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@oldshep Hi Larry I have idiopathic progressive peripheral neuropathy. It ain't no fun as you know. I do not have diabetes and tests do not confirm an immune system reason. I did score on the ANA blood test which is indicative of an autoimmune disease, but further tests done by a rheumatoid doctor set that aside?? I have found that if you go to 4 different doctors you get 4 different diagnosis. I know the neuropathy and IDIOPATHIC lymphedema is on target. I am assured of that when I look at the swelling of my leg and feel the nerve pain in my feet and legs. Someone on here said it is idiopathic because the idiots can't figure it out and they don't want to try. Sounds right to me. Are you being seen by a neurologist? When a doctor can identify the reason for neuropathy it can be quite manageable. Neuropathy is caused by another physical problem and when that problem cannot be identified then all that is treated is the neuropathy. There is not to my knowledge a fix for neuropathy, but rather ways of curbing the pain and addressing the problems that the neuropathy provides us with. The neurologist I am currently working with is addressing B12 as an issue and has prescribed weekly B12 shots. From research on neuropathy it was found that lack of B12 or the inability of the body to absorb it properly can cause neuropathy. You may want to discuss this with your doctor. I don't know how many people in this group have what their doctor refers to as idiopathic neuropathy. Seek all the information you can about peripheral neuropathy and find a doctor who doesn't just throw his/her hands up and prescribe Gabapentin. Gabapentin is the drug of choice prescribed by doctors. I am not saying it is a bad medication, but there are many other choices. I take 600 mg daily of Gabapentin and 50 mg of Amitriptyline. Maybe I would be in more pain if I didn't take it is all I can say. I hope I helped some. There are many people on this site who can offer much more. We all share our experiences. Good luck. Stay in touch with us.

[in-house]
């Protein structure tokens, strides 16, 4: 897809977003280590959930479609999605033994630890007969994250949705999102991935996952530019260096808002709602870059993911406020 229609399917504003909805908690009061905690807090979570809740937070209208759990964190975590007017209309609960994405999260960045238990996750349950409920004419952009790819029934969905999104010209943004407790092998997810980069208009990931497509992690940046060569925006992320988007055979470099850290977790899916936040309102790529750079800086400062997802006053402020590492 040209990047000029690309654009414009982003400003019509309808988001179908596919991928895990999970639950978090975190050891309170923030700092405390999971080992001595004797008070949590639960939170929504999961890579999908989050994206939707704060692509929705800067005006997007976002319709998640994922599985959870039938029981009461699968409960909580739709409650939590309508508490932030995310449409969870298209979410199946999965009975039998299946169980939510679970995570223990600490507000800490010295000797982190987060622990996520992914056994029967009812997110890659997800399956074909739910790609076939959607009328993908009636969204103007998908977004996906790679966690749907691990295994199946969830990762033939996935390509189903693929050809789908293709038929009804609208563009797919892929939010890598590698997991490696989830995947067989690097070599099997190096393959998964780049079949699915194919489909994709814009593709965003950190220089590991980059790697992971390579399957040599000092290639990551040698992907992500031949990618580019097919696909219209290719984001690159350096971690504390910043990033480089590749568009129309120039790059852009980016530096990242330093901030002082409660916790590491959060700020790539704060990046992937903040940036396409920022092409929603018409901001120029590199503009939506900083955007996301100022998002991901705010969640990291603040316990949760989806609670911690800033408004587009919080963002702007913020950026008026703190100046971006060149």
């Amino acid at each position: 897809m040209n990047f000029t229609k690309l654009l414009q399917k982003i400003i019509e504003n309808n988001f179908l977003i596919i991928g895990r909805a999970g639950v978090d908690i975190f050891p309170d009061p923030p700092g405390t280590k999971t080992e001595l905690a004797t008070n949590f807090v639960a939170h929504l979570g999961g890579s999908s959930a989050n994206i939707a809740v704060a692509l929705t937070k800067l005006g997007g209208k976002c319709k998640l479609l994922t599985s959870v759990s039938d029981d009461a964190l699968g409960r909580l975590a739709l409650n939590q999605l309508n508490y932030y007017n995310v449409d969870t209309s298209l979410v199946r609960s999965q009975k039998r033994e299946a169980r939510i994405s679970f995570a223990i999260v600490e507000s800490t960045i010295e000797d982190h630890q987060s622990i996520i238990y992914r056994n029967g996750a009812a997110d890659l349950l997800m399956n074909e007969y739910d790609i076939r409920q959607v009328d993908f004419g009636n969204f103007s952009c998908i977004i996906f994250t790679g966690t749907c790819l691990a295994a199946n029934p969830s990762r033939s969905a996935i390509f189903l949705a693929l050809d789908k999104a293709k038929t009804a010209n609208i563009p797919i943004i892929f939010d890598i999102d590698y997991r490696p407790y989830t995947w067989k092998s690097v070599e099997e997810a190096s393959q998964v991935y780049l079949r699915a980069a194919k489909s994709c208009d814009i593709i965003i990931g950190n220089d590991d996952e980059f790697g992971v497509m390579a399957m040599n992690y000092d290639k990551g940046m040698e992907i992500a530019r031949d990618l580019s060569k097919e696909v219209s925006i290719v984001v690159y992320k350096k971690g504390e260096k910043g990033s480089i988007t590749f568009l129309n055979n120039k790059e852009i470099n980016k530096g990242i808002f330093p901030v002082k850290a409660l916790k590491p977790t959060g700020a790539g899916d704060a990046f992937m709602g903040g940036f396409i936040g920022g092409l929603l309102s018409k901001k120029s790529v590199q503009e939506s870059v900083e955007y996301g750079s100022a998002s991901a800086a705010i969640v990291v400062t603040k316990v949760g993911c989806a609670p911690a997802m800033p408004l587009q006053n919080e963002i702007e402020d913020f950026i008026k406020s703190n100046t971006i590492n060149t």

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@jimhd

@roxye